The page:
Britain’s chief medical officers (CMOs) have recommended moving the country’s COVID-19 alert level from level 3 to level 4, according to a joint statement released on Monday from the CMOs.
“The CMOs for England, Scotland, Wales and Northern Ireland have reviewed the evidence and recommend all 4 nations of the UK should move to level 4,” said the statement.
Level 4 means COVID-19 epidemic is in general circulation, transmission is high or rising exponentially.
The recommendation was tabled at a time when countries such as Britain, China, Russia and the United States are racing against time to develop coronavirus vaccines.
UK PM to chair emergency meeting to tackle coronavirus pandemic
British Prime Minister Boris Johnson will chair an emergency COBRA meeting on Tuesday to tackle the rising coronavirus cases, Downing Street said Monday.
Johnson will also discuss the coronavirus response with the first ministers of Scotland, Wales and Northern Ireland later on Monday, according to the prime minister’s spokesman.
“One thing he will do is (to) reiterate his commitment to working together with the devolved administrations as one United Kingdom in response to the rising infection rates that we’re seeing across the UK,” the spokesman said.
“We do face significant challenges as we enter the winter months,” the spokesman added.
COBRA, named after Britain’s Cabinet Office Briefing Room A on Whitehall, gathers ministers, civil servants, the police, intelligence officers and others appropriate to whatever they are looking into in an emergency response.
“Tomorrow morning is an opportunity for COBRA to discuss what next steps may be required in the coronavirus response,” the spokesman said.
Earlier Monday, the British government’s Chief Scientific Adviser Patrick Vallance warned that Britain could see 50,000 new cases of coronavirus per day by mid-October unless intervention is taken to slow the current infection rate.
The number of new COVID-19 cases was doubling roughly every seven days and Britain could see 200 deaths a day by mid-November, Vallance told a press briefing at 10 Downing Street.
“The challenge therefore is to make sure the doubling time does not stay at seven days,” Vallance said.
“That requires speed, it requires action and it requires…enough in order to be able to bring that down,” he added.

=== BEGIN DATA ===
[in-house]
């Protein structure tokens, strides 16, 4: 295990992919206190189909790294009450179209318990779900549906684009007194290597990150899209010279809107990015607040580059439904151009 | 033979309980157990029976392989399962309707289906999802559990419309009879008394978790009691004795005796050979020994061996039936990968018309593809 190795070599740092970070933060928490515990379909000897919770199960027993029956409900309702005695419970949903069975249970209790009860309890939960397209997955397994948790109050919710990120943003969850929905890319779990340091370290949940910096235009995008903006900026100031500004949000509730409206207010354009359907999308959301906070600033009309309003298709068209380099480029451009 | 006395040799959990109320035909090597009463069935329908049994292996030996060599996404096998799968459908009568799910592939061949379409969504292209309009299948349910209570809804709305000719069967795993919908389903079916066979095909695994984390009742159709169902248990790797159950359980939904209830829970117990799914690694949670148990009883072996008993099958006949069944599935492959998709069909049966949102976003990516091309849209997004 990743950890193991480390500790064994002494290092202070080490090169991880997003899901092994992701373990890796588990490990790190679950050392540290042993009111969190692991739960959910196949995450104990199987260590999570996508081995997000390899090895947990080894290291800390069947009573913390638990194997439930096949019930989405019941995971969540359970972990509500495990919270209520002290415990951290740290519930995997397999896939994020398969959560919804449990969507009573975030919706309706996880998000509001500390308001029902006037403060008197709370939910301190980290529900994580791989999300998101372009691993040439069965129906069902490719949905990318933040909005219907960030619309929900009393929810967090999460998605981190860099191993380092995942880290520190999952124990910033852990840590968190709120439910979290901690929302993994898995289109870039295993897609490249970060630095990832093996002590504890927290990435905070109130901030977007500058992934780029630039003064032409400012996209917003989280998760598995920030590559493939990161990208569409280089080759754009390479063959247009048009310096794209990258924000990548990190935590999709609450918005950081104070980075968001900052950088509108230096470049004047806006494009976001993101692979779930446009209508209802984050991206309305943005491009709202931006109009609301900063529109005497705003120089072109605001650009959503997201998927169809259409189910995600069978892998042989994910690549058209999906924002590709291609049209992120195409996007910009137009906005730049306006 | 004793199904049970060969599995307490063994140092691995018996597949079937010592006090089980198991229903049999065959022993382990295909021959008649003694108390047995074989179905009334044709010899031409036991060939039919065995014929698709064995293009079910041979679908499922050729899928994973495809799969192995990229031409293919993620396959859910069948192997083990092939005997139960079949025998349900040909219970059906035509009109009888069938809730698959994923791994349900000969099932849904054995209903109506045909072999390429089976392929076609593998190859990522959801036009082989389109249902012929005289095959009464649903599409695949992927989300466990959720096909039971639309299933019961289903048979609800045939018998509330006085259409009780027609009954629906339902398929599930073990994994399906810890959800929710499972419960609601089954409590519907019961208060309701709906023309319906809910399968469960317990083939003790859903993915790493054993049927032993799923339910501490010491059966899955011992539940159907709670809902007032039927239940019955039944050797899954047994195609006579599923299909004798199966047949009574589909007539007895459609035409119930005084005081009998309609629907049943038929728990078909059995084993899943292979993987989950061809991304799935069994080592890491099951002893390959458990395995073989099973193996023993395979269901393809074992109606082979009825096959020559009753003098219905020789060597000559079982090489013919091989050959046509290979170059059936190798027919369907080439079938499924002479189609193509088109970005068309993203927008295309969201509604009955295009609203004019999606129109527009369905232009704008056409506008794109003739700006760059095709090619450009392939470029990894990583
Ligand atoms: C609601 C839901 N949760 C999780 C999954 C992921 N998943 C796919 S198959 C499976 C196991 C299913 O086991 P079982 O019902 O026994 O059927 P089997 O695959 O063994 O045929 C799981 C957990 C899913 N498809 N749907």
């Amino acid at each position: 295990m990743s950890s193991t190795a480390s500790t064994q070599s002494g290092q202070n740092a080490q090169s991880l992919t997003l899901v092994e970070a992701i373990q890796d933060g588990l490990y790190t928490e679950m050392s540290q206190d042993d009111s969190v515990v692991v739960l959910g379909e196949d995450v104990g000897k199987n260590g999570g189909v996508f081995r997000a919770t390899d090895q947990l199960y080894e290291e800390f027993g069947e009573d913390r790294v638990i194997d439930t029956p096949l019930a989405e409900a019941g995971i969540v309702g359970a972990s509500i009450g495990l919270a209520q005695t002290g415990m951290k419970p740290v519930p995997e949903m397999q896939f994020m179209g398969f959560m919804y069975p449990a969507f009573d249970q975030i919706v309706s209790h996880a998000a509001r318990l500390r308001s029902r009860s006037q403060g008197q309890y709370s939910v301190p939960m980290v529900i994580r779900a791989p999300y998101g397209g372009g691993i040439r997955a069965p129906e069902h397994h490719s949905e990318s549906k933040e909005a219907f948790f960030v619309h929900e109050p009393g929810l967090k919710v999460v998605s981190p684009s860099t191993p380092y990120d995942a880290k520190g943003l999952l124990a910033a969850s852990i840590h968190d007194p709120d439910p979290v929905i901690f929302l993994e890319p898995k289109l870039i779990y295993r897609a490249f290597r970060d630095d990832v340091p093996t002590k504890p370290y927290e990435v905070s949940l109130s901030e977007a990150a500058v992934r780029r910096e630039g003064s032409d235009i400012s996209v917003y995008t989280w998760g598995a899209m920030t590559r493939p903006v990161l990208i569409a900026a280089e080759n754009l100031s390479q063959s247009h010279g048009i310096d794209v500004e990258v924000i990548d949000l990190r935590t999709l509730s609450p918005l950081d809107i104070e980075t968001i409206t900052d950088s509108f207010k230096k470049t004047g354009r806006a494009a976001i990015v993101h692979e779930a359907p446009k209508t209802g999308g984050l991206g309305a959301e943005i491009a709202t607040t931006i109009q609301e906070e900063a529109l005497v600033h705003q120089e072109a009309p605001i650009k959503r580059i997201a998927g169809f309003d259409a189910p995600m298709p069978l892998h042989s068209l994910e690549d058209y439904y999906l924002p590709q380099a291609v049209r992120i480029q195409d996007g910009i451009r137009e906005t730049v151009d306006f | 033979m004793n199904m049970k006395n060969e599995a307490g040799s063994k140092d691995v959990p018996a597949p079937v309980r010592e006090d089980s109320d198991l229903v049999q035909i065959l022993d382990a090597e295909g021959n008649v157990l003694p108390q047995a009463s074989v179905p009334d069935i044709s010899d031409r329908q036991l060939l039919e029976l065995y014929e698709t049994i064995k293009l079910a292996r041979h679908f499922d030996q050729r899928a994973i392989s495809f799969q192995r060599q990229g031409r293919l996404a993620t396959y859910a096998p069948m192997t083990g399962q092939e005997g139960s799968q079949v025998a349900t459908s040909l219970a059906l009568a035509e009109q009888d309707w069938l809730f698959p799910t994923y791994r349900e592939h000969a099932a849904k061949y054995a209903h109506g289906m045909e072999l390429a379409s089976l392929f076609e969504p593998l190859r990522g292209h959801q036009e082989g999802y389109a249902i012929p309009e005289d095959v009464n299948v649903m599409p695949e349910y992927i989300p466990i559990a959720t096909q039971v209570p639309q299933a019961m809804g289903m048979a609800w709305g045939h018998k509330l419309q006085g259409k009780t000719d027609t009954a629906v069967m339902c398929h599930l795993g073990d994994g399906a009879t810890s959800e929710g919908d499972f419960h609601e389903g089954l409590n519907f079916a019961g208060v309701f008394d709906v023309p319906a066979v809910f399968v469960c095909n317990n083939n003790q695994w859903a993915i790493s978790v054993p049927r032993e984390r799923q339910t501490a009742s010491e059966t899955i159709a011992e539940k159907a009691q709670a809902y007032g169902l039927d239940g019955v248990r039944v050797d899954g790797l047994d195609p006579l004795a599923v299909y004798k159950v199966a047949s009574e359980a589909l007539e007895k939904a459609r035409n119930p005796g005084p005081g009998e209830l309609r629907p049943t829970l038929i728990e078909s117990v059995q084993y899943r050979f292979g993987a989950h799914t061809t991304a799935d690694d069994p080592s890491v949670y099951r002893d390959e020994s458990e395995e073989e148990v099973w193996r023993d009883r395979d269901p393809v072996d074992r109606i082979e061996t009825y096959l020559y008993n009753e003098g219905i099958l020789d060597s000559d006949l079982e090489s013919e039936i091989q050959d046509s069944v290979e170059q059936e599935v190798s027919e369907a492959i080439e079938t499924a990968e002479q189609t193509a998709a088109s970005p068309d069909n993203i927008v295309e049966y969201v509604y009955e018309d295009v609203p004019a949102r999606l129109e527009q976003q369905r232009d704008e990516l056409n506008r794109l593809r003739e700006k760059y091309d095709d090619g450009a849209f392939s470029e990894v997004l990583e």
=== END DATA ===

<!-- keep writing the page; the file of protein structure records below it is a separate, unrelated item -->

Britain recorded another 4,368 infections overnight on Monday, bringing total number of coronavirus cases to 398,625. The coronavirus-related death toll rose by 11 to 41,788, according to official figures released Monday.
Senior government officials have signalled that a social lockdown, with curbs on meeting people from other households and closures or shorter hours for pubs and restaurants.
Meanwhile, countries such as Britain, China, Russia and the United States are racing against time to develop coronavirus vaccines.
Vallance said it is possible that some vaccine could be available in small amounts later this year, but it is more likely that a vaccine will be available early next year, although that is not guaranteed.
England’s Chief Medical Officer Chris Whitty, who joined Vallance for the televised briefing, said the British government has to take decisions that will have to balance the impact on the economy with the danger of the virus.
“If we do too little, this virus will go out of control…But if we go too far the other way we can cause damage to the economy which can feed through to unemployment and poverty which have long term health effects,” he said.
Coronavirus cases are spiking sharply in London, as in much of the rest of Britain.
At the same time, a spokesperson for the London mayor, Sadiq Khan, said, “The situation is clearly worsening. Sadiq will meet council leaders and any London-specific measures will be recommended to ministers following that.”
“The mayor wants fast action as we cannot risk a delay, as happened in March,”
the spokesman said. “It is better for both health and business to move too early than too late.”
The British government has recently introduced “the rule of six”, limiting the number of people who can gather indoors or outdoors to six. More stringent restrictions, which include a ban on the mix of different households, have been put in place in parts of Britain to tackle rising infection rates.